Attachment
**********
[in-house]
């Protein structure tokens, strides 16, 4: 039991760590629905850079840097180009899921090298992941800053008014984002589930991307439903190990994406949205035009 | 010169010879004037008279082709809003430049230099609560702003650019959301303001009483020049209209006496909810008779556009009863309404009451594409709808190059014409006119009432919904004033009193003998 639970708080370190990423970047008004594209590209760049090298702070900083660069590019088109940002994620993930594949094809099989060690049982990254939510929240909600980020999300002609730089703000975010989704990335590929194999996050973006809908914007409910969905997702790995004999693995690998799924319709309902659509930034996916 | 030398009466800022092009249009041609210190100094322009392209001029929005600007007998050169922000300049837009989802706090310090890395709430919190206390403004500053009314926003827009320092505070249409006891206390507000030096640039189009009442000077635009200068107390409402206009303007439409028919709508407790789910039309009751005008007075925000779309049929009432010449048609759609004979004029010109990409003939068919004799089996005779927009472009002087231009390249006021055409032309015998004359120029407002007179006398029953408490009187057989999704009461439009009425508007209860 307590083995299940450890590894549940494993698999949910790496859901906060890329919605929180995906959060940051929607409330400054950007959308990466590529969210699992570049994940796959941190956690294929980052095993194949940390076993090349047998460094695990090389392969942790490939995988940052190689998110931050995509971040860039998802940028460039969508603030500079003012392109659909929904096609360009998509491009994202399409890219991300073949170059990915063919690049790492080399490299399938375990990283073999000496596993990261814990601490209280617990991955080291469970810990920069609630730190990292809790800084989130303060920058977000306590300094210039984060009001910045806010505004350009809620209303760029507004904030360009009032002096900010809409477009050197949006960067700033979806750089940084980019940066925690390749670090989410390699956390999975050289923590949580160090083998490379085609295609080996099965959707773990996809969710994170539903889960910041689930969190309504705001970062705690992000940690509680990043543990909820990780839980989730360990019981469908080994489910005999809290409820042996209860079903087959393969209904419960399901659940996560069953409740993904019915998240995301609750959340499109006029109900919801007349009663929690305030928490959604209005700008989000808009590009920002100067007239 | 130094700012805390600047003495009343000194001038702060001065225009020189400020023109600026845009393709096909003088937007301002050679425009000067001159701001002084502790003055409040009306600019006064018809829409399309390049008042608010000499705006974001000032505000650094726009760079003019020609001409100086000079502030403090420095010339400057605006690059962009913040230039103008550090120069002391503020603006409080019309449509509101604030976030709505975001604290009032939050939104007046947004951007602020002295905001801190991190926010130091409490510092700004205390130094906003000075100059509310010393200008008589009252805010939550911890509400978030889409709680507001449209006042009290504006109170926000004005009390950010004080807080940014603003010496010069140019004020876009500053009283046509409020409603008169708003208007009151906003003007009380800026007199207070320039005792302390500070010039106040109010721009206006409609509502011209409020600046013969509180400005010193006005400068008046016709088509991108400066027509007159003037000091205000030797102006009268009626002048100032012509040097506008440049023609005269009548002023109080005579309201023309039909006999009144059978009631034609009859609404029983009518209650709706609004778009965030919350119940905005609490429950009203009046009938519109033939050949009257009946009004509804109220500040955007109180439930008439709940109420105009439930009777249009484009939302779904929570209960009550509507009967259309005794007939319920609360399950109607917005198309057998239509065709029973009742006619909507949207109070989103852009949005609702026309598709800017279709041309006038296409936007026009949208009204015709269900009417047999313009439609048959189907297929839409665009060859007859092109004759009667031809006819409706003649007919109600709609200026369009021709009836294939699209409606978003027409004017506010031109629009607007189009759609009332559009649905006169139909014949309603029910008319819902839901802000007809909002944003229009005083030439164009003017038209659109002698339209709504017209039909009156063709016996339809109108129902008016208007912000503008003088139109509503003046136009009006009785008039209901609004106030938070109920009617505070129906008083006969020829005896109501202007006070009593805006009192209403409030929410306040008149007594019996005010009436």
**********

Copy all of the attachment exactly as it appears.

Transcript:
[in-house]
């Protein structure tokens, strides 16, 4: 039991760590629905850079840097180009899921090298992941800053008014984002589930991307439903190990994406949205035009 | 010169010879004037008279082709809003430049230099609560702003650019959301303001009483020049209209006496909810008779556009009863309404009451594409709808190059014409006119009432919904004033009193003998 639970708080370190990423970047008004594209590209760049090298702070900083660069590019088109940002994620993930594949094809099989060690049982990254939510929240909600980020999300002609730089703000975010989704990335590929194999996050973006809908914007409910969905997702790995004999693995690998799924319709309902659509930034996916 | 030398009466800022092009249009041609210190100094322009392209001029929005600007007998050169922000300049837009989802706090310090890395709430919190206390403004500053009314926003827009320092505070249409006891206390507000030096640039189009009442000077635009200068107390409402206009303007439409028919709508407790789910039309009751005008007075925000779309049929009432010449048609759609004979004029010109990409003939068919004799089996005779927009472009002087231009390249006021055409032309015998004359120029407002007179006398029953408490009187057989999704009461439009009425508007209860 307590083995299940450890590894549940494993698999949910790496859901906060890329919605929180995906959060940051929607409330400054950007959308990466590529969210699992570049994940796959941190956690294929980052095993194949940390076993090349047998460094695990090389392969942790490939995988940052190689998110931050995509971040860039998802940028460039969508603030500079003012392109659909929904096609360009998509491009994202399409890219991300073949170059990915063919690049790492080399490299399938375990990283073999000496596993990261814990601490209280617990991955080291469970810990920069609630730190990292809790800084989130303060920058977000306590300094210039984060009001910045806010505004350009809620209303760029507004904030360009009032002096900010809409477009050197949006960067700033979806750089940084980019940066925690390749670090989410390699956390999975050289923590949580160090083998490379085609295609080996099965959707773990996809969710994170539903889960910041689930969190309504705001970062705690992000940690509680990043543990909820990780839980989730360990019981469908080994489910005999809290409820042996209860079903087959393969209904419960399901659940996560069953409740993904019915998240995301609750959340499109006029109900919801007349009663929690305030928490959604209005700008989000808009590009920002100067007239 | 130094700012805390600047003495009343000194001038702060001065225009020189400020023109600026845009393709096909003088937007301002050679425009000067001159701001002084502790003055409040009306600019006064018809829409399309390049008042608010000499705006974001000032505000650094726009760079003019020609001409100086000079502030403090420095010339400057605006690059962009913040230039103008550090120069002391503020603006409080019309449509509101604030976030709505975001604290009032939050939104007046947004951007602020002295905001801190991190926010130091409490510092700004205390130094906003000075100059509310010393200008008589009252805010939550911890509400978030889409709680507001449209006042009290504006109170926000004005009390950010004080807080940014603003010496010069140019004020876009500053009283046509409020409603008169708003208007009151906003003007009380800026007199207070320039005792302390500070010039106040109010721009206006409609509502011209409020600046013969509180400005010193006005400068008046016709088509991108400066027509007159003037000091205000030797102006009268009626002048100032012509040097506008440049023609005269009548002023109080005579309201023309039909006999009144059978009631034609009859609404029983009518209650709706609004778009965030919350119940905005609490429950009203009046009938519109033939050949009257009946009004509804109220500040955007109180439930008439709940109420105009439930009777249009484009939302779904929570209960009550509507009967259309005794007939319920609360399950109607917005198309057998239509065709029973009742006619909507949207109070989103852009949005609702026309598709800017279709041309006038296409936007026009949208009204015709269900009417047999313009439609048959189907297929839409665009060859007859092109004759009667031809006819409706003649007919109600709609200026369009021709009836294939699209409606978003027409004017506010031109629009607007189009759609009332559009649905006169139909014949309603029910008319819902839901802000007809909002944003229009005083030439164009003017038209659109002698339209709504017209039909009156063709016996339809109108129902008016208007912000503008003088139109509503003046136009009006009785008039209901609004106030938070109920009617505070129906008083006969020829005896109501202007006070009593805006009192209403409030929410306040008149007594019996005010009436």